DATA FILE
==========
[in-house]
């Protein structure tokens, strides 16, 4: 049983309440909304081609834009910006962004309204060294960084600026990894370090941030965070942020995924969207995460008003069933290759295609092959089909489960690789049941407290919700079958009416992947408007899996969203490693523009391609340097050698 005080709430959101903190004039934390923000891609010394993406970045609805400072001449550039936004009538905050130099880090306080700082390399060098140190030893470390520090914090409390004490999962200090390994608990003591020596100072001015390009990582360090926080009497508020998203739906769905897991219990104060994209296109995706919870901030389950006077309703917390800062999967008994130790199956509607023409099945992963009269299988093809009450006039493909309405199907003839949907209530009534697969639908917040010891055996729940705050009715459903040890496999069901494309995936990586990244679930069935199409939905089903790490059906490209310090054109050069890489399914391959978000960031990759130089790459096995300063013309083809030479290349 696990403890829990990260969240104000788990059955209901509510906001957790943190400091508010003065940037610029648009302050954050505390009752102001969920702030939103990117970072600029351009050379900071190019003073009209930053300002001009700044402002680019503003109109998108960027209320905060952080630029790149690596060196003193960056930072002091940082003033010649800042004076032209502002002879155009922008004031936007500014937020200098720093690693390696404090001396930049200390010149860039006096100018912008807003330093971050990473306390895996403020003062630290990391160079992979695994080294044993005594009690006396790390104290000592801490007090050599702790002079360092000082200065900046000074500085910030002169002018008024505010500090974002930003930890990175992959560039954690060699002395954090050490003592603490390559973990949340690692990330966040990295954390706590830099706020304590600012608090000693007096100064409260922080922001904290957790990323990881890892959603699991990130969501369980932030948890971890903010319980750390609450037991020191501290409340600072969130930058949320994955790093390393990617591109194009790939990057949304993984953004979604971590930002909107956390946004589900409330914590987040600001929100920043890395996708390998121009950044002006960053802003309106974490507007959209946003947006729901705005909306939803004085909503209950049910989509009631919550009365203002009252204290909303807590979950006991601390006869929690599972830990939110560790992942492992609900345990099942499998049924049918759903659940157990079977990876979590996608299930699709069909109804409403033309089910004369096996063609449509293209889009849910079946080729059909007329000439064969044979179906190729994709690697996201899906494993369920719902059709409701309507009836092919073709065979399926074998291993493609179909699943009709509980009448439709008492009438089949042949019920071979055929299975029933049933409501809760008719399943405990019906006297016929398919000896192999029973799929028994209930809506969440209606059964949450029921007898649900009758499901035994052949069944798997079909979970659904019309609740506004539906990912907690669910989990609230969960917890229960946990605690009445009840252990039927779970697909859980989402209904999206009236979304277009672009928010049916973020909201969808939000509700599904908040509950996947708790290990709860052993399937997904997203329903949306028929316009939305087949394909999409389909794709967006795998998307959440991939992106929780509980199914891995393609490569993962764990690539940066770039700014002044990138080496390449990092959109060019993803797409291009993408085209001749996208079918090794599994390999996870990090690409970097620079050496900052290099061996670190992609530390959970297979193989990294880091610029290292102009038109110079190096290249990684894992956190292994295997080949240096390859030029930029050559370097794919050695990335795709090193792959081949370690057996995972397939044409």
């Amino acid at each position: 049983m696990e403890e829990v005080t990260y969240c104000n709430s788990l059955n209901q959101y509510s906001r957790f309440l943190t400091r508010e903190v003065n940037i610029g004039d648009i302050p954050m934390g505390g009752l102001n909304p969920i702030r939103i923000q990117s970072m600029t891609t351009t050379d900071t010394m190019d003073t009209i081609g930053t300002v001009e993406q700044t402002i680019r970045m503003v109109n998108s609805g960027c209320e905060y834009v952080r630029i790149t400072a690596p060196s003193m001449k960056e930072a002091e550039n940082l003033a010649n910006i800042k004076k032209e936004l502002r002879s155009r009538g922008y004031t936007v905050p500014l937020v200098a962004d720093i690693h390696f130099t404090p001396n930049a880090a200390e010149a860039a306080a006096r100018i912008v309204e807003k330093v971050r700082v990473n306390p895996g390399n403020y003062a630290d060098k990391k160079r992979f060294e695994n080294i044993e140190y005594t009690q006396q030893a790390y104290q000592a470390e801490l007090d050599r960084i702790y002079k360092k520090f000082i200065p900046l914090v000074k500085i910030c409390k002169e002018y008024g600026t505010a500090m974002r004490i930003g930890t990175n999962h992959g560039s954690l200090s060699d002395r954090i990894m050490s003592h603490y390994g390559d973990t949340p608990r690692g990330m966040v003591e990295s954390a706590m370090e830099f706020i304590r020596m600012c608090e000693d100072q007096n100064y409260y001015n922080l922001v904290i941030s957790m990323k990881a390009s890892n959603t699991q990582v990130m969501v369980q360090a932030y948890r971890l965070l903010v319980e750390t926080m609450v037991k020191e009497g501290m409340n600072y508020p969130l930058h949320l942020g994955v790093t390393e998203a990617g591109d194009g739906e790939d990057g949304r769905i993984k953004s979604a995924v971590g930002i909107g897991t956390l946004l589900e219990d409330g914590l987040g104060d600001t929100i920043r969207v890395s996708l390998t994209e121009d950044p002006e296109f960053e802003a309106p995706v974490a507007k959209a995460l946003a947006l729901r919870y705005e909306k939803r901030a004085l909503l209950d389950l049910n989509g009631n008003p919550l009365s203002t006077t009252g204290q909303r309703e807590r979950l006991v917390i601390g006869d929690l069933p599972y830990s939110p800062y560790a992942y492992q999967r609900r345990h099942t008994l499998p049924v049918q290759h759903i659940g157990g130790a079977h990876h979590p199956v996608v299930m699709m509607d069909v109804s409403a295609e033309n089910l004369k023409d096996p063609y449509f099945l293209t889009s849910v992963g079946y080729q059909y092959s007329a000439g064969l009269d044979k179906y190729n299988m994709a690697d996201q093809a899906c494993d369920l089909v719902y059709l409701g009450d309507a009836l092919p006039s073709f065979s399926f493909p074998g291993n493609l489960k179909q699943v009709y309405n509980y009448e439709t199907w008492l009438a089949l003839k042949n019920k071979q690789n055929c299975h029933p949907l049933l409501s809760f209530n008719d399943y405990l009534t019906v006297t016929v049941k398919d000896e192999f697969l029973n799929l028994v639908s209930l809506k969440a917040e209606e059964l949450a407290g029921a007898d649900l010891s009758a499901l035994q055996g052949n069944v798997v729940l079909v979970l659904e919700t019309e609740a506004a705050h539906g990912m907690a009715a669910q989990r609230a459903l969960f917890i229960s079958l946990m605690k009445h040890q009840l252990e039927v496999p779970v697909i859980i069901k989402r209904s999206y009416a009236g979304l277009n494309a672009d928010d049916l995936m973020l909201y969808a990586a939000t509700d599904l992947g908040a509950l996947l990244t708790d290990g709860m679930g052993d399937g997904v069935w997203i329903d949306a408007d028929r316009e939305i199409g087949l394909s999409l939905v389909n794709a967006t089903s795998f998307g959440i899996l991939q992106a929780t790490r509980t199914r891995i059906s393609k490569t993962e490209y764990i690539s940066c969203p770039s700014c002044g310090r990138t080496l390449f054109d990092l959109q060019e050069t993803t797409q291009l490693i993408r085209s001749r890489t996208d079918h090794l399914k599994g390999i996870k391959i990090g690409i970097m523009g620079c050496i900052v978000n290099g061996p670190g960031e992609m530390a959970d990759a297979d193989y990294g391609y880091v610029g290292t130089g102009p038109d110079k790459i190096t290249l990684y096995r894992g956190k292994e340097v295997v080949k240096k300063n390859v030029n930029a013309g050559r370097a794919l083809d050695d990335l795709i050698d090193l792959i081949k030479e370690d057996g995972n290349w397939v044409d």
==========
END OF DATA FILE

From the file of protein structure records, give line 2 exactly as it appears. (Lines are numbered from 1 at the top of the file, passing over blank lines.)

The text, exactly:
């Protein structure tokens, strides 16, 4: 049983309440909304081609834009910006962004309204060294960084600026990894370090941030965070942020995924969207995460008003069933290759295609092959089909489960690789049941407290919700079958009416992947408007899996969203490693523009391609340097050698 005080709430959101903190004039934390923000891609010394993406970045609805400072001449550039936004009538905050130099880090306080700082390399060098140190030893470390520090914090409390004490999962200090390994608990003591020596100072001015390009990582360090926080009497508020998203739906769905897991219990104060994209296109995706919870901030389950006077309703917390800062999967008994130790199956509607023409099945992963009269299988093809009450006039493909309405199907003839949907209530009534697969639908917040010891055996729940705050009715459903040890496999069901494309995936990586990244679930069935199409939905089903790490059906490209310090054109050069890489399914391959978000960031990759130089790459096995300063013309083809030479290349 696990403890829990990260969240104000788990059955209901509510906001957790943190400091508010003065940037610029648009302050954050505390009752102001969920702030939103990117970072600029351009050379900071190019003073009209930053300002001009700044402002680019503003109109998108960027209320905060952080630029790149690596060196003193960056930072002091940082003033010649800042004076032209502002002879155009922008004031936007500014937020200098720093690693390696404090001396930049200390010149860039006096100018912008807003330093971050990473306390895996403020003062630290990391160079992979695994080294044993005594009690006396790390104290000592801490007090050599702790002079360092000082200065900046000074500085910030002169002018008024505010500090974002930003930890990175992959560039954690060699002395954090050490003592603490390559973990949340690692990330966040990295954390706590830099706020304590600012608090000693007096100064409260922080922001904290957790990323990881890892959603699991990130969501369980932030948890971890903010319980750390609450037991020191501290409340600072969130930058949320994955790093390393990617591109194009790939990057949304993984953004979604971590930002909107956390946004589900409330914590987040600001929100920043890395996708390998121009950044002006960053802003309106974490507007959209946003947006729901705005909306939803004085909503209950049910989509009631919550009365203002009252204290909303807590979950006991601390006869929690599972830990939110560790992942492992609900345990099942499998049924049918759903659940157990079977990876979590996608299930699709069909109804409403033309089910004369096996063609449509293209889009849910079946080729059909007329000439064969044979179906190729994709690697996201899906494993369920719902059709409701309507009836092919073709065979399926074998291993493609179909699943009709509980009448439709008492009438089949042949019920071979055929299975029933049933409501809760008719399943405990019906006297016929398919000896192999029973799929028994209930809506969440209606059964949450029921007898649900009758499901035994052949069944798997079909979970659904019309609740506004539906990912907690669910989990609230969960917890229960946990605690009445009840252990039927779970697909859980989402209904999206009236979304277009672009928010049916973020909201969808939000509700599904908040509950996947708790290990709860052993399937997904997203329903949306028929316009939305087949394909999409389909794709967006795998998307959440991939992106929780509980199914891995393609490569993962764990690539940066770039700014002044990138080496390449990092959109060019993803797409291009993408085209001749996208079918090794599994390999996870990090690409970097620079050496900052290099061996670190992609530390959970297979193989990294880091610029290292102009038109110079190096290249990684894992956190292994295997080949240096390859030029930029050559370097794919050695990335795709090193792959081949370690057996995972397939044409």